As is the norm with these tasks, launch an Administrative PowerShell and run redircmp OU=Devices,OU=MyDomain,DC=example,DC=tld. If your there are spaces on the address of your LDAP tree, wrap the LDAP string in “”, e.g; redircmp "OU=Awaiting Placement,OU=My Domain,DC=example,DC=tld". Windows is very forgiving with whitespaces but it’s best to be sure. Microsoft is not know for consistency.

Remember, Domain Controllers go into their own thing. Ignore them as much as you can and keep forcing replication (repadmin /syncall). If you change too many things.

Fixes for Windows

Repair computer’s relationship with domain

Sometimes you go on a cleanse and decide it’s fine to move around computers in your directory, or perhaps forgot to disconnect the network from VM clone causing conflict in the directory.

Power losses, bad time, machine- or machine’s password resets are a few of other things that can cause a computer’s relationship with the domain to break.

Forcing the machine to leave the broken relationship and rejoin the domain will fix this but may also cause loss of data from the lingering files of a roaming user profile, for instance.

This is also not an option if the machine happens to be an Enterprise Certificate Authority. CAs cannot be unbound from AD while they hold the role.

To test that a machine has a valid relationship with the domain, launch an Administrative PowerShell and run Test-ComputerSecureChannel right away you’ll get a true or false.

If it’s false, fix it with Test-ComputerSecureChannel -Repair -Credential [email protected].

BTW, it’s fine if you try to repair where it’s not broken.

If you run this on a domain controller, you’ll get a huge error.

You’ll need to use an account with privileges to domain-join; you’ll be fine using a Domain Admin’s or an Enterprise Admin’s account.

A new window will pop up to enter the account’s password, the user account will be prepopulated. Despite the nonsensical redundancy, -Credential switch is needed in the PowerShell syntax.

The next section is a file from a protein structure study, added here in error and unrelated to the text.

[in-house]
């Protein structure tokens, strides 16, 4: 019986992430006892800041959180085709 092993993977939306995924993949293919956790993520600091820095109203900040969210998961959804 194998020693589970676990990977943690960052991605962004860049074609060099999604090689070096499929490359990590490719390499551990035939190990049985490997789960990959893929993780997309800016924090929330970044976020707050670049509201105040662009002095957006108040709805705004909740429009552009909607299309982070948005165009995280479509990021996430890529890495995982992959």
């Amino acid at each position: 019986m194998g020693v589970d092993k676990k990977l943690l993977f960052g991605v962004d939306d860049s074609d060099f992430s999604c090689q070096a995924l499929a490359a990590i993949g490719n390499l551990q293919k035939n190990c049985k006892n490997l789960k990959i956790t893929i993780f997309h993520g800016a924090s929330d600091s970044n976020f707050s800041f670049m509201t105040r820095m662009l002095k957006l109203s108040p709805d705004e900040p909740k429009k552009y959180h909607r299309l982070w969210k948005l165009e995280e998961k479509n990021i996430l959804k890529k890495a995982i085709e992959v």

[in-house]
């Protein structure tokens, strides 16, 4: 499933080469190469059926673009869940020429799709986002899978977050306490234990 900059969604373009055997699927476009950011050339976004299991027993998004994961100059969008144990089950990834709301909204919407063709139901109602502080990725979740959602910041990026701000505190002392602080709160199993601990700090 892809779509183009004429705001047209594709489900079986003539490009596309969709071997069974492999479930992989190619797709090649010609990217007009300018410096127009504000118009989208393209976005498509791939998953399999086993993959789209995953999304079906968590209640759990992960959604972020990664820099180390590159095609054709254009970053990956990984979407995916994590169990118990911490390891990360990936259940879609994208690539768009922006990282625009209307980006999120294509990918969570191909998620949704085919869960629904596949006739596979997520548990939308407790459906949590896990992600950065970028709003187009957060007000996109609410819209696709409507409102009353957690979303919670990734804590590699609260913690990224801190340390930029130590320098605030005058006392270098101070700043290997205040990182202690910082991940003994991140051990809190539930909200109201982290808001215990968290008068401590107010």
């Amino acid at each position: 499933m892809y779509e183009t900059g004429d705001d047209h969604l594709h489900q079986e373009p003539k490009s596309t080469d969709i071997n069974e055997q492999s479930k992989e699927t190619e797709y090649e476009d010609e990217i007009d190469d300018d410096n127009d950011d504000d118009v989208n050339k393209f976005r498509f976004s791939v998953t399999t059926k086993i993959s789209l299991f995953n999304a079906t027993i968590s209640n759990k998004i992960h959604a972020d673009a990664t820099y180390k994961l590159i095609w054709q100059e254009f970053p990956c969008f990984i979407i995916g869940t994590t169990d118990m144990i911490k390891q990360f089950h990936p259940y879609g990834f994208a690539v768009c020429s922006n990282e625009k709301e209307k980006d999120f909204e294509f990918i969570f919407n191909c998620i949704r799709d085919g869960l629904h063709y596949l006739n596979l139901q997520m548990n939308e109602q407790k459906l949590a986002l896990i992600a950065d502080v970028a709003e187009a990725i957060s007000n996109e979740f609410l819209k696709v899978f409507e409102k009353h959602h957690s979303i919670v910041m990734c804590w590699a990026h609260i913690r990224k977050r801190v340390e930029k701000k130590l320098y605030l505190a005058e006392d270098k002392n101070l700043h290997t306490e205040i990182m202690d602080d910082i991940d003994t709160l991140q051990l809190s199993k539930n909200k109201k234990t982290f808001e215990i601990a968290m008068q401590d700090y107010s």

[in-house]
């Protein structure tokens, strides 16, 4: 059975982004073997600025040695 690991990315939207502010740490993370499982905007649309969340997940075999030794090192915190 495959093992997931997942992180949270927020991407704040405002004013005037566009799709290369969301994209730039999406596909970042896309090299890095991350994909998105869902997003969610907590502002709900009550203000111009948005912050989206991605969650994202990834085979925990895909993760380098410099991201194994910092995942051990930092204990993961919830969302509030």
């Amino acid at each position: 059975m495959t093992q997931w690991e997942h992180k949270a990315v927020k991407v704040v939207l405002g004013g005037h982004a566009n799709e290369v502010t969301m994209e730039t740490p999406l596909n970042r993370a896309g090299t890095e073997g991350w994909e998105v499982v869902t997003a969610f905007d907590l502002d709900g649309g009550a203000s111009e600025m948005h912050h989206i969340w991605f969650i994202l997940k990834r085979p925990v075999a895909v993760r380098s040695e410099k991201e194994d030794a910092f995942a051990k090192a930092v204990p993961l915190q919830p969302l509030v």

Fixes for Windows

Install Telnet (client) on Windows

Back when my mind was becoming slightly untethered trying to route email directly from my server, I came across one email relay that was willing to forward me my email from their servers for free but I had to guarantee things were in working order; which is completely fair of course.

It was then when I learned that a Telnet client besides of its normal outdated SSH-like functions, it also works to check on open SMTP ports. Telnet, though not immediately obvious, still comes with Windows.

Windows Server

In the Server family, it’s available as part of Windows’ Features. To install use Server Manager and add the feature to the server you wish.

The faster way is with an Administrative PowerShell window; execute Install-WindowsFeature -Name Telnet-Client

Non-Server Windows

Yep… Each passing moment Microsoft and Apple lock things more and make it more difficult for you to find settings that might reduce telemetry or allow you install things where they don’t get a cut when the purchase wasn’t made through their stores for your security.

Fixes for Windows

Fixes for Windows

When I say Windows, I really mean anything done my Microsoft. If you’re deploying/using a product made my Microsoft and the magical migration doesn’t go as planned. Even purchasing is a nightmare and they sell you direct. Don’t be too hard on yourself. Microsoft’s products never work as advertised, they’re sort of geniuses at that actually–if only they’d applied their smart at doing something half-assedlessly. You probably wouldn’t be here, I guess.

A recurring thought of mine for years has been Microsoft never disappoints disappointing.

Fix Macs’ scrolling in Windows

Useful for those times you wipe macOS on a whim and remember about the Boot Camp drivers too late when you tried to scroll down Windows’ EULA and it went the other way.

Open an Administrative PowerShell and run:

Get-ItemProperty HKLM:\SYSTEM\CurrentControlSet\Enum\HID\*\*\Device` Parameters FlipFlopWheel -EA 0 | ForEach-Object { Set-ItemProperty $_.PSPath FlipFlopWheel 1 }

Here I have witnessed some weird behavior if you don’t restart the system immediately. Either do what you need to do and then execute the command or do the command, restart and continue doing what you were after the restart. From PowerShell you can execute Restart-Computer -Force to more or less guarantee the system won’t hiccup restarting. Though this is Windows: no guarantees. Restart-Computer does a normal restart.